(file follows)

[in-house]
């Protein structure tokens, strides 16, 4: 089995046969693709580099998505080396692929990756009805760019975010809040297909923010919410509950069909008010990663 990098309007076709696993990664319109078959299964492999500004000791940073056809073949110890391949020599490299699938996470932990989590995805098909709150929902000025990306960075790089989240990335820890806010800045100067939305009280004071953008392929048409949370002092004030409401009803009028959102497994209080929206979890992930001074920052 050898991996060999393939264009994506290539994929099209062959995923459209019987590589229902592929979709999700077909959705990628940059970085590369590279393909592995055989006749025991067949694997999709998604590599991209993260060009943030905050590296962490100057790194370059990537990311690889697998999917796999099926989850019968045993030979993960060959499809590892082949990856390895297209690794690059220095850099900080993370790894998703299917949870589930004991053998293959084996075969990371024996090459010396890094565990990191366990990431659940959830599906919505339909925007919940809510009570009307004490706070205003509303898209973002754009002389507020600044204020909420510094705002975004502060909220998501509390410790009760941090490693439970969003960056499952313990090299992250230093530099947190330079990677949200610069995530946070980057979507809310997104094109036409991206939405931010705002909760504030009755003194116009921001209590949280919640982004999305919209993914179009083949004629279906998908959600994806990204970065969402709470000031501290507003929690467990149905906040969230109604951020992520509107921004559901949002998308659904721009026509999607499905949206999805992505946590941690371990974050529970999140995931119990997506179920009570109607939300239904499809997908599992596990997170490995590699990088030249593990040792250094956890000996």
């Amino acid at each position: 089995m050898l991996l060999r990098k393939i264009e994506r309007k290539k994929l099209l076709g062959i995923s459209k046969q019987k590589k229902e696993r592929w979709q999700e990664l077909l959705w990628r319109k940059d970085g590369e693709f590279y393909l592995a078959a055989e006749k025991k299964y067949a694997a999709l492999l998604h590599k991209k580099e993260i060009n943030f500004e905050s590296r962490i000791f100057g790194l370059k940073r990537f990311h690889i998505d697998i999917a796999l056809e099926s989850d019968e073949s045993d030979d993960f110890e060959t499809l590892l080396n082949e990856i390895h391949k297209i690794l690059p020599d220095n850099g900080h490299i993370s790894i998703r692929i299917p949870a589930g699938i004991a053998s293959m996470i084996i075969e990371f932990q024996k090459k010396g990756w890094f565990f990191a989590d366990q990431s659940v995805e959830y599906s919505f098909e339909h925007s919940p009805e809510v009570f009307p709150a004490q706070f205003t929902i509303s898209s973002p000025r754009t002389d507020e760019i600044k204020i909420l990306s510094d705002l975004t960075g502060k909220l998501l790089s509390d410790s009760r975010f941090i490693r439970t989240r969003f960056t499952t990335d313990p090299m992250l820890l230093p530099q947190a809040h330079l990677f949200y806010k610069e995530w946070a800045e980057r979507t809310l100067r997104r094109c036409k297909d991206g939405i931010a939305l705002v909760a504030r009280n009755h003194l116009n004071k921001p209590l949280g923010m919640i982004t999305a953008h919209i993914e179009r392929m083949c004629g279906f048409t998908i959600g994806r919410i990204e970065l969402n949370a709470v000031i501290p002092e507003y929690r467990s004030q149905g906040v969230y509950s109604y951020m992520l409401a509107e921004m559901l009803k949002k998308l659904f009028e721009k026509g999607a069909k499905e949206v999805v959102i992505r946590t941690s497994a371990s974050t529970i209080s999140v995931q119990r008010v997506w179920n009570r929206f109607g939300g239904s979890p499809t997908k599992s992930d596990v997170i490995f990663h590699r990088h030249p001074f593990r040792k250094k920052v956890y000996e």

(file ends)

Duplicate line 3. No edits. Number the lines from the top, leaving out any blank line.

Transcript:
């Amino acid at each position: 089995m050898l991996l060999r990098k393939i264009e994506r309007k290539k994929l099209l076709g062959i995923s459209k046969q019987k590589k229902e696993r592929w979709q999700e990664l077909l959705w990628r319109k940059d970085g590369e693709f590279y393909l592995a078959a055989e006749k025991k299964y067949a694997a999709l492999l998604h590599k991209k580099e993260i060009n943030f500004e905050s590296r962490i000791f100057g790194l370059k940073r990537f990311h690889i998505d697998i999917a796999l056809e099926s989850d019968e073949s045993d030979d993960f110890e060959t499809l590892l080396n082949e990856i390895h391949k297209i690794l690059p020599d220095n850099g900080h490299i993370s790894i998703r692929i299917p949870a589930g699938i004991a053998s293959m996470i084996i075969e990371f932990q024996k090459k010396g990756w890094f565990f990191a989590d366990q990431s659940v995805e959830y599906s919505f098909e339909h925007s919940p009805e809510v009570f009307p709150a004490q706070f205003t929902i509303s898209s973002p000025r754009t002389d507020e760019i600044k204020i909420l990306s510094d705002l975004t960075g502060k909220l998501l790089s509390d410790s009760r975010f941090i490693r439970t989240r969003f960056t499952t990335d313990p090299m992250l820890l230093p530099q947190a809040h330079l990677f949200y806010k610069e995530w946070a800045e980057r979507t809310l100067r997104r094109c036409k297909d991206g939405i931010a939305l705002v909760a504030r009280n009755h003194l116009n004071k921001p209590l949280g923010m919640i982004t999305a953008h919209i993914e179009r392929m083949c004629g279906f048409t998908i959600g994806r919410i990204e970065l969402n949370a709470v000031i501290p002092e507003y929690r467990s004030q149905g906040v969230y509950s109604y951020m992520l409401a509107e921004m559901l009803k949002k998308l659904f009028e721009k026509g999607a069909k499905e949206v999805v959102i992505r946590t941690s497994a371990s974050t529970i209080s999140v995931q119990r008010v997506w179920n009570r929206f109607g939300g239904s979890p499809t997908k599992s992930d596990v997170i490995f990663h590699r990088h030249p001074f593990r040792k250094k920052v956890y000996e």